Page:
make up the supply chain process, the key performance measurements and the
software that can be used (Huang et al.2005).
The SCOR model consists of 3 levels. Level 1 is based on 5 management
processes: Plan, Source, Make, Deliver and Return. In level 2 the processes are
divided into process categories and then in level 3 level 2 processes are subdivided into process elements (Huang et al.2005)
The plan process includes processes which balance supply and demand, assess
resources, prioritize demand, inventory management and production (Huang et
al.2005).
The source process helps to enhance goods and services to meet planned/actual
demand. It considers jobs such as receiving, holding and issuing of material.
(Huang et al.2005)
The make process contains all of the functions where the production takes place
including requesting/receiving raw material, manufacturing products, testing,
packaging and then holding/releasing of final products (Huang et al.2005).
The deliver process contains processes involved with providing finished goods
and services to meet planned/actual demand. These processes include order
management, transportation and distribution management (Huang et al.2005).
The return process consists of the management of reverse flow of material and
information of defective and surplus products, thus authorizing, verifying,
scheduling and receiving of the mentioned materials (Huang et al. 2005).
11
Figure3: The SCOR infrastructure (Huang et al. 2005)
SCOR Benefits (Bolstorff & Rosenbaum 2003):
•
•
•
•
Cost reduction and service improvement
Improvement on the return on investment and total operating income
Return on assets
Reduced operating cost
Flexibility is a disadvantage associated with using SCOR-based
SCO based tools. The user
often has to force the process to fit the SCOR definitions even if this
representation does nott exactly describe the nature of the actual business. One of
the main difficulties of the SCOR configuration is that it is complex and is thus
easy to produce an invalid model. The SCOR model simplifies and generalizes
broad strategies
trategies that need more in-depth
in
study (Albores et al).
Disadvantages of the SCOR model
(http://xiaozhu11.blogspot.com/2007/04/scor.html) :
•
•
•
The SCOR model assumes but does not address the need for training,
quality, IT and administration
The SCOR model’s
model’s complexity requires a number of parameters which is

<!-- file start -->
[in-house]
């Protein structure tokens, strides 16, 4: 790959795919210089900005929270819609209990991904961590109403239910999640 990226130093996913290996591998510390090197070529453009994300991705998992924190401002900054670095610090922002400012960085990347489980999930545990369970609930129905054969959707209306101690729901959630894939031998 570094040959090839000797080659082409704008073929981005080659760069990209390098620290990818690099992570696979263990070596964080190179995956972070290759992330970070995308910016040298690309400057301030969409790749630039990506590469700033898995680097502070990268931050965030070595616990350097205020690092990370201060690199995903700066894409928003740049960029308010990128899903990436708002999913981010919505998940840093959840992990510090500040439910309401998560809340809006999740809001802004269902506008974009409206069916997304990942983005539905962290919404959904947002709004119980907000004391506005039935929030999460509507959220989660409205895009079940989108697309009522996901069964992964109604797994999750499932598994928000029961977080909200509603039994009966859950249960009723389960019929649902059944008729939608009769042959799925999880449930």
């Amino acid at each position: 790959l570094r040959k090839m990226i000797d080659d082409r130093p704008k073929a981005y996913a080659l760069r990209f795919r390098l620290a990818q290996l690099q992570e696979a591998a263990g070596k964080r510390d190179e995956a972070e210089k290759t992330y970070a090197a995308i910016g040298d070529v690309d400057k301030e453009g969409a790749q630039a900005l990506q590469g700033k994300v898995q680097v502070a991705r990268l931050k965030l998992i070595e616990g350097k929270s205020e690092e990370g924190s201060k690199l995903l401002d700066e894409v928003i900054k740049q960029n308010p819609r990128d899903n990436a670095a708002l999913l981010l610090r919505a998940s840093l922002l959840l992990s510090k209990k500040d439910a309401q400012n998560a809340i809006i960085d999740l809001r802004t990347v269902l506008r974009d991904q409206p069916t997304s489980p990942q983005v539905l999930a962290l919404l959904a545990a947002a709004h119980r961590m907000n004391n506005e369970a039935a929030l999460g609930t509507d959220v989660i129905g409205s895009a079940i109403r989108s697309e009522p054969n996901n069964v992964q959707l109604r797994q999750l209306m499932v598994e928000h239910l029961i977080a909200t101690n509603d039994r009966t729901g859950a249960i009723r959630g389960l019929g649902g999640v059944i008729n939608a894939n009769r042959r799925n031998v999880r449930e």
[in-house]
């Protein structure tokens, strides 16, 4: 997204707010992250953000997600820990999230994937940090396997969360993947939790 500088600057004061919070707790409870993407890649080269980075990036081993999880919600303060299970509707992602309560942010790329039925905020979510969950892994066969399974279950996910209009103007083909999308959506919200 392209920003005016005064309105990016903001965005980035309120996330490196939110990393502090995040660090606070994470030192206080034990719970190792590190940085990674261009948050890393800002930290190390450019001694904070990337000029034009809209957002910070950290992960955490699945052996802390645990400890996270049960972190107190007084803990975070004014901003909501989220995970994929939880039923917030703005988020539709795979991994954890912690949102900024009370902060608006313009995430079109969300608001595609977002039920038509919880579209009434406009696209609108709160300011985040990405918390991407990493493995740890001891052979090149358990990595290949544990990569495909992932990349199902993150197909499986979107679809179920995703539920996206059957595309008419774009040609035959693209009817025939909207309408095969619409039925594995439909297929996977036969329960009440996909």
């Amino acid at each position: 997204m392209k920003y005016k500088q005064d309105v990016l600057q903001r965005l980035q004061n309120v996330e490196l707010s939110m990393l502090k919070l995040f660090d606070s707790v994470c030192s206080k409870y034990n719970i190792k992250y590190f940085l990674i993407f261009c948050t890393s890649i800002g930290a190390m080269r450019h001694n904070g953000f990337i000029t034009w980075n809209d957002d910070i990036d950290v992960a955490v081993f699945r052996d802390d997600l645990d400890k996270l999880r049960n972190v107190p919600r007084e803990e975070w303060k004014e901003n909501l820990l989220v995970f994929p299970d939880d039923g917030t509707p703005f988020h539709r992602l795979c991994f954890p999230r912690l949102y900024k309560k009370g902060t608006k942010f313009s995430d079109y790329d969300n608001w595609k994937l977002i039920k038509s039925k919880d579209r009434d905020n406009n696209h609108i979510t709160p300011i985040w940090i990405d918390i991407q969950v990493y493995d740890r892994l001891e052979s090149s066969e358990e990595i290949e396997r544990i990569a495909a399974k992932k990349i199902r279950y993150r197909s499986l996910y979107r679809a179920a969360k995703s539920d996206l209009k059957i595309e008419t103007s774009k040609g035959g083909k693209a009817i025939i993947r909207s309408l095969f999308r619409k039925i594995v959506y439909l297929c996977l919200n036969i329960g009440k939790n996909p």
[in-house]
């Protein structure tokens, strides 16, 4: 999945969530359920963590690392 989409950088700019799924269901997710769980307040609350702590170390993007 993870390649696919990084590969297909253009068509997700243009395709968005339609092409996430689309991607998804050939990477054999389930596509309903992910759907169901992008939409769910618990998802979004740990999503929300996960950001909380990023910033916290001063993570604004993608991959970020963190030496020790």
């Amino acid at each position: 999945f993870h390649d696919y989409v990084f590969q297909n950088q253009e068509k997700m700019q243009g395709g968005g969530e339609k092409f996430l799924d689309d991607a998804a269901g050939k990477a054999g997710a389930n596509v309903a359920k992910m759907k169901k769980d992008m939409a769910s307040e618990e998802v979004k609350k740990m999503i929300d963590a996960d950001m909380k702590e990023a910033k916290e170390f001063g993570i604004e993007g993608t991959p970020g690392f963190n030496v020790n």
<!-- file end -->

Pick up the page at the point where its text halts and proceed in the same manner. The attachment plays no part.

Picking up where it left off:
very time-consuming
consuming and if the wrong data is collected, it will result in huge
differences
erences in the analysis results
The metrics in the
e model are US-centric
12
2.3
Additional Assisting Approaches:
2.3.1
Key performance indicators:
According to the http://www.visitask.com/balanced-scorecard.asp website, the
central to success of a business is dependent on excellent management
information. Thus while monitoring profitability it is also important that a business
keeps its KPIs (key performance indicators) in mind.
KPIs are measures that can be quantified and indicate the critical success factors
of a supply chain. Before KPIs can be selected, it is important to identify what the
company’s goal and mission are and then as a result KPIs act as a measurement
of progress towards these goals.
The use of KPIs provides the management of an organisation with a high level
view of the progress. They may consist of reports, spreadsheets or charts.
It is important to establish definite definitions of how KPIs are to be calculated as
well as which units. After KPIs have been identified, they should be used as a
performance management tool.
KPIs should meet the following criteria:
• Be direct
• Be objective
• Be adequate
• Be quantitative
• Be practical
• Be reliable
The key performance indicators or drivers will be identified for each of the
companies as part of the Balanced Scorecard method.
2.3.2
Strategy Maps:
The strategy of a company can be translated into strategy maps to show how the
company creates value for its clients. The strategy map was created by Robert S.
Kaplan and David P. Norton (1996) who created the Balanced Scorecard.
According to them strategy maps can add a second level of detail to illustrate the
time used to apply a strategy and another level to improve the focus of the
organization.
The strategy map is a variant of the Balanced Scorecard method (Ghasemi &
Saghaei 2009). Strategy maps can be seen as communication tools which show